Producers weren't sure how wide an audience they'd receive for The Kids Are All Right, a dramedy about a lesbian couple, their children and their sperm donor that was based in part on writer Lisa Cholodenko's real life. So, just to be sure, they originally released Kids in only 7 theaters. They were pleasantly when that run yielded $491,971, an average of $70,282-per-theater.
So, sensing their film had legs, they expanded its reach to 38 theaters, and then, with that proving to be a success, they sent the film to 847 theaters exactly three years ago, on July 30, 2010. By the end of its worldwide run, The Kids Are All Right, which cost $4 million to make, grossed $34,705,850 and garnered an overwhelming amount of critical acclaim, including a slew of Academy Award and Golden Globe nominations for stars Annette Bening, Julianne Moore, and Mark Ruffalo, and for writers Cholodenko and Stuart Blumberg.
But of course The Kids Are All Right also drew conservative protest, specifically from the Westboro Baptist Church, which protested the film outside the Golden Globes. "That made me very sad," Benning said after accepting her Golden Globe best actress statue that night. "I think [the protest] gives us all the more reason to go to the Golden Globes, and for the HFPA to see beyond that, (not) caught up behind the narrow mindedness."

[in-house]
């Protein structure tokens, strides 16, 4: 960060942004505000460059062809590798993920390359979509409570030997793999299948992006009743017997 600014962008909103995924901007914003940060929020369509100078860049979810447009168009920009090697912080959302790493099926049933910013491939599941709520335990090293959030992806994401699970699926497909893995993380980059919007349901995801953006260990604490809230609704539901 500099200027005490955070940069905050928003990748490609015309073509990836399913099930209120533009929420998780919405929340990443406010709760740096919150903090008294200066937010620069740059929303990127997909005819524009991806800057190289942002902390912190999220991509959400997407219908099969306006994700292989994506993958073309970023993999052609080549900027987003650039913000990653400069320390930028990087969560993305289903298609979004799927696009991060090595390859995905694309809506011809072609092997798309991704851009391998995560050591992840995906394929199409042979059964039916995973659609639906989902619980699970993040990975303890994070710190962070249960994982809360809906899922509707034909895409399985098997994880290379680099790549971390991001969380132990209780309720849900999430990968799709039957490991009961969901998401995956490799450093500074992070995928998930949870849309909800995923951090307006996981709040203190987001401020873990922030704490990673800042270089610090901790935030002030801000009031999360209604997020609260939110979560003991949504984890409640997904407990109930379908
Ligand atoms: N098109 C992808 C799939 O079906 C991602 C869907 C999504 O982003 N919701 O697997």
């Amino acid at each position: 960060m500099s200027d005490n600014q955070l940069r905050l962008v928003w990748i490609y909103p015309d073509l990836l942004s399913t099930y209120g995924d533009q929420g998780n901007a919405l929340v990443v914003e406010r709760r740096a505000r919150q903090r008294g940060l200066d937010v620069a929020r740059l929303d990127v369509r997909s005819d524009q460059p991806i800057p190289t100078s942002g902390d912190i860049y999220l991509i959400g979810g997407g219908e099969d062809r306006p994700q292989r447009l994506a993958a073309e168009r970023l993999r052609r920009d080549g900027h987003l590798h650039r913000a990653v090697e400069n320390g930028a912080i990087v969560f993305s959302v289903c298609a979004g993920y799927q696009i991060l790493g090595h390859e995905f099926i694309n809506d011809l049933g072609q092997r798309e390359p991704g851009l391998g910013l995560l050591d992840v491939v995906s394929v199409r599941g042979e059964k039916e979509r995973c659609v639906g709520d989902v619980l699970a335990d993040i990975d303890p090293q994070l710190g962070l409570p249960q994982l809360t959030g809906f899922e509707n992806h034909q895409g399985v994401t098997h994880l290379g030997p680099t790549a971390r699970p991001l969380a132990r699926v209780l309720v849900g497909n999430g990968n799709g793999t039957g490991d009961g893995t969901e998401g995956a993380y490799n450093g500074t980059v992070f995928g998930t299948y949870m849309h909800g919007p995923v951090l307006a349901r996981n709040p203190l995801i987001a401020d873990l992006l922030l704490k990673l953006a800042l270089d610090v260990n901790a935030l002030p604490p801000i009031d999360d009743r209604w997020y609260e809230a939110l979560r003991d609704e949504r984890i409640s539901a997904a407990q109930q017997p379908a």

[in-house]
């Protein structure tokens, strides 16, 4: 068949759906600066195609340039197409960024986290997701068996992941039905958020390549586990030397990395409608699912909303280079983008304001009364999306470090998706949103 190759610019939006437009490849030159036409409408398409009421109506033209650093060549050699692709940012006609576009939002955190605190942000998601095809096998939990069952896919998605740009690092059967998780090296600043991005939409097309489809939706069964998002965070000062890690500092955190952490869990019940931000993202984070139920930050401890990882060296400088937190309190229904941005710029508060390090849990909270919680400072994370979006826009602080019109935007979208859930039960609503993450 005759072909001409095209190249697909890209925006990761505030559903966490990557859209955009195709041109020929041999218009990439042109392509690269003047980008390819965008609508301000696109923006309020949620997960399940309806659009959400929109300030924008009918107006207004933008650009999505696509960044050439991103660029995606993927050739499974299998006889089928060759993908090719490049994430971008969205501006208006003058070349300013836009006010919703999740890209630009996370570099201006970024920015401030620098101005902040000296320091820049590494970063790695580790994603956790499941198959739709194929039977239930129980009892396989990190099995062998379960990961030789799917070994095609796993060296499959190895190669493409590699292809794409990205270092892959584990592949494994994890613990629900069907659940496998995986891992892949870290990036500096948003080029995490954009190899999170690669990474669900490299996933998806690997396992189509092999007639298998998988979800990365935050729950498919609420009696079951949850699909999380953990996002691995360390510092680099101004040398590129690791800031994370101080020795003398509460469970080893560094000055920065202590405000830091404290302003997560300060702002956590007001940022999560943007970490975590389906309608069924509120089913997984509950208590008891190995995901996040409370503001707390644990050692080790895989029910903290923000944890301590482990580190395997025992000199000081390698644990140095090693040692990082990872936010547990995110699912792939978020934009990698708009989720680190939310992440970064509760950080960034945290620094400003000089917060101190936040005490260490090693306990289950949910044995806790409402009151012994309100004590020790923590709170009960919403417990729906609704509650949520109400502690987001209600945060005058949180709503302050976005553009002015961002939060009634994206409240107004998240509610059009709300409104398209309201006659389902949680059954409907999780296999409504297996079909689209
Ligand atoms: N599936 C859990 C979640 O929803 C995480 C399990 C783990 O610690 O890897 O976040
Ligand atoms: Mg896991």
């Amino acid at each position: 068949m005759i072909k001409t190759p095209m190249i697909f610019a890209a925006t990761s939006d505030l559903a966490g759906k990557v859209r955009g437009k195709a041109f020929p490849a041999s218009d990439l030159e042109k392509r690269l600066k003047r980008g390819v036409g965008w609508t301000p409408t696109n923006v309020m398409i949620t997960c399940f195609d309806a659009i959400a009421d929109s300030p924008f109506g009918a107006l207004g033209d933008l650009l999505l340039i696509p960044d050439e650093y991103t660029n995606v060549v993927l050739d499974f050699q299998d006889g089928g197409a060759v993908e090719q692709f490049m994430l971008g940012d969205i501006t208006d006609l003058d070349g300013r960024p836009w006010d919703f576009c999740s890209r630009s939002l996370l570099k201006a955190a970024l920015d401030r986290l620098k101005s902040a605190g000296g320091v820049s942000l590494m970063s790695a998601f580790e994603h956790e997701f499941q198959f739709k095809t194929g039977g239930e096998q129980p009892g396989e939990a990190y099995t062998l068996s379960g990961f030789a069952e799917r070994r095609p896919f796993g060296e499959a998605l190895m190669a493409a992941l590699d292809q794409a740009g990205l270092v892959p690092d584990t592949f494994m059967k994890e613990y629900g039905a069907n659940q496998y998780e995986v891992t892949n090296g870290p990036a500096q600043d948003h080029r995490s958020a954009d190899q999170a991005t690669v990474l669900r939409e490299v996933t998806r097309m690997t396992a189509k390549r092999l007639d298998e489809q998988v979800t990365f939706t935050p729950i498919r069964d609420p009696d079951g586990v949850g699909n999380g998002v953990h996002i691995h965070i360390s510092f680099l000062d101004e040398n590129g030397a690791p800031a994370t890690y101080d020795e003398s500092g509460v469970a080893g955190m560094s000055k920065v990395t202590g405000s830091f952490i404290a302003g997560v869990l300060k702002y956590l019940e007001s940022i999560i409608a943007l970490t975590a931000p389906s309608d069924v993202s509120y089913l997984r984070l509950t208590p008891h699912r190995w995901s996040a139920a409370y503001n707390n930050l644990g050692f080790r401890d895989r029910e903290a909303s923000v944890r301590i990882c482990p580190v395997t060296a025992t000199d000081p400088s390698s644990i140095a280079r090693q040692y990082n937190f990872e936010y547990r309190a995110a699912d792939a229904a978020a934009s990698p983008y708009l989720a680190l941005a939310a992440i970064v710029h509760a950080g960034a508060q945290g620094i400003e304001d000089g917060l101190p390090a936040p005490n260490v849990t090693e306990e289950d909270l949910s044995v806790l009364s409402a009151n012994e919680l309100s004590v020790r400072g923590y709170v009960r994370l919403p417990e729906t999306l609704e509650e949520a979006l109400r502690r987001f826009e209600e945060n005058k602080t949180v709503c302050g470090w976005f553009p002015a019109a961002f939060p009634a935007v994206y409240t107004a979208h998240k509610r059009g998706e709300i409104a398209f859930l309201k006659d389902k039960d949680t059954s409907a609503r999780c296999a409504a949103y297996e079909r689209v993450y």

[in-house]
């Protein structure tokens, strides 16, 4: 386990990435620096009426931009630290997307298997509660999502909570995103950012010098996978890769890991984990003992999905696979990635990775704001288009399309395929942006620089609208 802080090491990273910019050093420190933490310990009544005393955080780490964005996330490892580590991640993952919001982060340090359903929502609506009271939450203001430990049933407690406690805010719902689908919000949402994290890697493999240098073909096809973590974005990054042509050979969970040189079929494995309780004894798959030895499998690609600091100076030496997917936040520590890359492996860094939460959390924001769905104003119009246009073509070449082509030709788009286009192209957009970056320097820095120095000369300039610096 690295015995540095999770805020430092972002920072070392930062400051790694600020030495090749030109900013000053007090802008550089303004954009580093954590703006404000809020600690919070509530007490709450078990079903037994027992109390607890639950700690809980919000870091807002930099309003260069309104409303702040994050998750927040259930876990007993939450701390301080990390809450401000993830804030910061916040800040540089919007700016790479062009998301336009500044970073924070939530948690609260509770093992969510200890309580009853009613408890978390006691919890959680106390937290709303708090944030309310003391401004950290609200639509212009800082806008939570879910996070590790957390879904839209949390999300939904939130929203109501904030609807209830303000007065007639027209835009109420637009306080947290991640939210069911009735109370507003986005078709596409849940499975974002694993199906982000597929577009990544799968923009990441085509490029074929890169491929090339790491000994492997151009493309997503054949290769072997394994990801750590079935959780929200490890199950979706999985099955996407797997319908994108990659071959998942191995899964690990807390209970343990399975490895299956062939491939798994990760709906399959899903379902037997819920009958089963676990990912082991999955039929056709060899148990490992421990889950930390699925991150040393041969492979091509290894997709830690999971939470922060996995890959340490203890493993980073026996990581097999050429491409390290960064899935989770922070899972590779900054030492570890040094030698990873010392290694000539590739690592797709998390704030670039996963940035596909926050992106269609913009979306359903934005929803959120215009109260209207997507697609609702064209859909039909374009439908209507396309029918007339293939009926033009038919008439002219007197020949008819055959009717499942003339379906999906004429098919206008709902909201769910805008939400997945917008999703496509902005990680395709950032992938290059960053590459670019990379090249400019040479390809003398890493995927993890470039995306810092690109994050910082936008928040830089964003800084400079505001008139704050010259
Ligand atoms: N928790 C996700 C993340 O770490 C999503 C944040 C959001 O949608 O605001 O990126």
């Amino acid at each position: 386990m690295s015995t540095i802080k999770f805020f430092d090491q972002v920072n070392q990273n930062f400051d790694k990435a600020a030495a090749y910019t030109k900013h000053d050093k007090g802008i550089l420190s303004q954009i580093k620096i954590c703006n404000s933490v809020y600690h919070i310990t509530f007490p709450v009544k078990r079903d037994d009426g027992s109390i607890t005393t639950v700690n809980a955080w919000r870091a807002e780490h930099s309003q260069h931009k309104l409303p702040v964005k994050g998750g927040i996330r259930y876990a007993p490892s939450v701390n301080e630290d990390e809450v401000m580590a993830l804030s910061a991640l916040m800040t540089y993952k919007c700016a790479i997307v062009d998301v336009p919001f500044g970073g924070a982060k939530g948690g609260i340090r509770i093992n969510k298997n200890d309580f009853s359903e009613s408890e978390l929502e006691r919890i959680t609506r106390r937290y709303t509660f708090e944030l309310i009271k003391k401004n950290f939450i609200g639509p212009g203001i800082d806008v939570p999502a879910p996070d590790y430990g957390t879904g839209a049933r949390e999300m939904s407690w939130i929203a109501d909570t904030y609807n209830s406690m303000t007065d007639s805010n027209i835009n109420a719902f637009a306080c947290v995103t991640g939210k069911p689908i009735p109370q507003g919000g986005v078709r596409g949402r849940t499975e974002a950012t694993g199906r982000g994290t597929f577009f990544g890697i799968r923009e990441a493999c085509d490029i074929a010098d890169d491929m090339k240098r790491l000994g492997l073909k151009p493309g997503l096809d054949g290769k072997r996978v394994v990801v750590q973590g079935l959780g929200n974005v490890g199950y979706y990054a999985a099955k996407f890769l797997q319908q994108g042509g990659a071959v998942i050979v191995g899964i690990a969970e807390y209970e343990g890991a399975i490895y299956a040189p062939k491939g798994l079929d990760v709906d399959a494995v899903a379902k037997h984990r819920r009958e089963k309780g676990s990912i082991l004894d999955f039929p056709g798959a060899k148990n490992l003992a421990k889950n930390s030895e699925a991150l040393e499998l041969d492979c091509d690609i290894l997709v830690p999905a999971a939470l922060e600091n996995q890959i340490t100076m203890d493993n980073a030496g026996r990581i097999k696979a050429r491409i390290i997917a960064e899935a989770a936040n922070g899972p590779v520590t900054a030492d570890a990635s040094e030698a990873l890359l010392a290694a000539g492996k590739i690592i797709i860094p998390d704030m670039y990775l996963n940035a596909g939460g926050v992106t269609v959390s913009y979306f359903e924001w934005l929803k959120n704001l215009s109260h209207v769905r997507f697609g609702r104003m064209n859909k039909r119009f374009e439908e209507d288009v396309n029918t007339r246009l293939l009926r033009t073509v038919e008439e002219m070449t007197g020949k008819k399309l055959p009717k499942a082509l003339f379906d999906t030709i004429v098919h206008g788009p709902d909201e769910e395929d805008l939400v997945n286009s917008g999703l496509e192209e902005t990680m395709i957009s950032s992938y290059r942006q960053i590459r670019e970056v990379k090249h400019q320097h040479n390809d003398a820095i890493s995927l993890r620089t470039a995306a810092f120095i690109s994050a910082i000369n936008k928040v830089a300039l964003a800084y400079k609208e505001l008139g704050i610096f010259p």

Clearly it wasn't only the Hollywood Foreign Press that saw beyond narrow mindedness: the film showed a receptive American public that, yes, kids are alright in all sorts of family situations, even ones headed by two ladies. Oh, and it also taught us a little more about lesbian sex, as you'll see here.